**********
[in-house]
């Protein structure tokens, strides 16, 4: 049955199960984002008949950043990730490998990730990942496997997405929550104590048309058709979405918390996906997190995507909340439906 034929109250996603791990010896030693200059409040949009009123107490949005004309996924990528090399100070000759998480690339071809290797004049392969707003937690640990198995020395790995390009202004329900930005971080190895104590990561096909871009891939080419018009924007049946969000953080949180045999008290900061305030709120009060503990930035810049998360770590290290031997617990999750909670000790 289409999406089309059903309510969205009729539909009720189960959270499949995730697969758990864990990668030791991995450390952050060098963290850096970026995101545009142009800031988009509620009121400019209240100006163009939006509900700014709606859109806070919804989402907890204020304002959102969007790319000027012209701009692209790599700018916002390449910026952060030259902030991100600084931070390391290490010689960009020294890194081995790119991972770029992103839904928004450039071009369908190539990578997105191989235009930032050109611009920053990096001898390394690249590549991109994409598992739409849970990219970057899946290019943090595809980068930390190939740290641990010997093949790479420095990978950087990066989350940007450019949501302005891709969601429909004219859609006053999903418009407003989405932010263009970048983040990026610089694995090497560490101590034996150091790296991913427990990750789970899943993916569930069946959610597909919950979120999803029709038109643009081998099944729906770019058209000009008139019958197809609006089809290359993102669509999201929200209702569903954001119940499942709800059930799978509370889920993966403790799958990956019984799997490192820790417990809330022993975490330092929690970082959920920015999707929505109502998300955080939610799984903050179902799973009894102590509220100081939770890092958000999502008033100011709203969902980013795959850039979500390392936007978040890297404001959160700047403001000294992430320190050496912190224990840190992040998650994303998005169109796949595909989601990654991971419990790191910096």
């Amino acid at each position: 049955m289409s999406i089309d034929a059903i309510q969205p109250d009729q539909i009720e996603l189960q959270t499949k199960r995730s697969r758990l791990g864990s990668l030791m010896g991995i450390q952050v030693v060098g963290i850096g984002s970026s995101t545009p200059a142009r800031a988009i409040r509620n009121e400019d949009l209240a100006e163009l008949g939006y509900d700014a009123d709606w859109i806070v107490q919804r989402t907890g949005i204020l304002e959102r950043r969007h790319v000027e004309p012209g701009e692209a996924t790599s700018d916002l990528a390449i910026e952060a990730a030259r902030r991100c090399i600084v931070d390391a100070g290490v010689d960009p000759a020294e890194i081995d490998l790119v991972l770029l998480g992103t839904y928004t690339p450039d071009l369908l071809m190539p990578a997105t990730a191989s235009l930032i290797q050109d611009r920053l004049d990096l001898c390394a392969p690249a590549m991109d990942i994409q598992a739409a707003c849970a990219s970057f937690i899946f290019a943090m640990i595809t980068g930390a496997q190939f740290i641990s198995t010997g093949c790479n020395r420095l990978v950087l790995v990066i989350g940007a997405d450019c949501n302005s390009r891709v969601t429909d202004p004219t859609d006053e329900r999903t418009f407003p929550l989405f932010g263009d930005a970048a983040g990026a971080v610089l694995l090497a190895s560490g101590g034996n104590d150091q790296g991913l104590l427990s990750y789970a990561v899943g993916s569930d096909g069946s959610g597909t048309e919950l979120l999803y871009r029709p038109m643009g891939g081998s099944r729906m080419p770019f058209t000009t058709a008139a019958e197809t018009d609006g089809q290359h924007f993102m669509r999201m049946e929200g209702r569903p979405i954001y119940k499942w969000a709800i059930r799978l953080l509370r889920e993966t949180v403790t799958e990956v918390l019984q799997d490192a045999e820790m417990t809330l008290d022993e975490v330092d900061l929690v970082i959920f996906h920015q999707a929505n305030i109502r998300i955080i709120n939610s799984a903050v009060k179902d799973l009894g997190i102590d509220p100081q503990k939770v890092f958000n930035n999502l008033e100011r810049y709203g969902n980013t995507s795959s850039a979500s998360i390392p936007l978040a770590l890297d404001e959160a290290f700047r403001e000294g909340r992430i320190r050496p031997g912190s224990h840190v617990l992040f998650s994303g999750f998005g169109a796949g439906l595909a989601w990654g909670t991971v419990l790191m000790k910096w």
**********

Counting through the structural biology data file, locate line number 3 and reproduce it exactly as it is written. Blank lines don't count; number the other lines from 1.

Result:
């Amino acid at each position: 049955m289409s999406i089309d034929a059903i309510q969205p109250d009729q539909i009720e996603l189960q959270t499949k199960r995730s697969r758990l791990g864990s990668l030791m010896g991995i450390q952050v030693v060098g963290i850096g984002s970026s995101t545009p200059a142009r800031a988009i409040r509620n009121e400019d949009l209240a100006e163009l008949g939006y509900d700014a009123d709606w859109i806070v107490q919804r989402t907890g949005i204020l304002e959102r950043r969007h790319v000027e004309p012209g701009e692209a996924t790599s700018d916002l990528a390449i910026e952060a990730a030259r902030r991100c090399i600084v931070d390391a100070g290490v010689d960009p000759a020294e890194i081995d490998l790119v991972l770029l998480g992103t839904y928004t690339p450039d071009l369908l071809m190539p990578a997105t990730a191989s235009l930032i290797q050109d611009r920053l004049d990096l001898c390394a392969p690249a590549m991109d990942i994409q598992a739409a707003c849970a990219s970057f937690i899946f290019a943090m640990i595809t980068g930390a496997q190939f740290i641990s198995t010997g093949c790479n020395r420095l990978v950087l790995v990066i989350g940007a997405d450019c949501n302005s390009r891709v969601t429909d202004p004219t859609d006053e329900r999903t418009f407003p929550l989405f932010g263009d930005a970048a983040g990026a971080v610089l694995l090497a190895s560490g101590g034996n104590d150091q790296g991913l104590l427990s990750y789970a990561v899943g993916s569930d096909g069946s959610g597909t048309e919950l979120l999803y871009r029709p038109m643009g891939g081998s099944r729906m080419p770019f058209t000009t058709a008139a019958e197809t018009d609006g089809q290359h924007f993102m669509r999201m049946e929200g209702r569903p979405i954001y119940k499942w969000a709800i059930r799978l953080l509370r889920e993966t949180v403790t799958e990956v918390l019984q799997d490192a045999e820790m417990t809330l008290d022993e975490v330092d900061l929690v970082i959920f996906h920015q999707a929505n305030i109502r998300i955080i709120n939610s799984a903050v009060k179902d799973l009894g997190i102590d509220p100081q503990k939770v890092f958000n930035n999502l008033e100011r810049y709203g969902n980013t995507s795959s850039a979500s998360i390392p936007l978040a770590l890297d404001e959160a290290f700047r403001e000294g909340r992430i320190r050496p031997g912190s224990h840190v617990l992040f998650s994303g999750f998005g169109a796949g439906l595909a989601w990654g909670t991971v419990l790191m000790k910096w």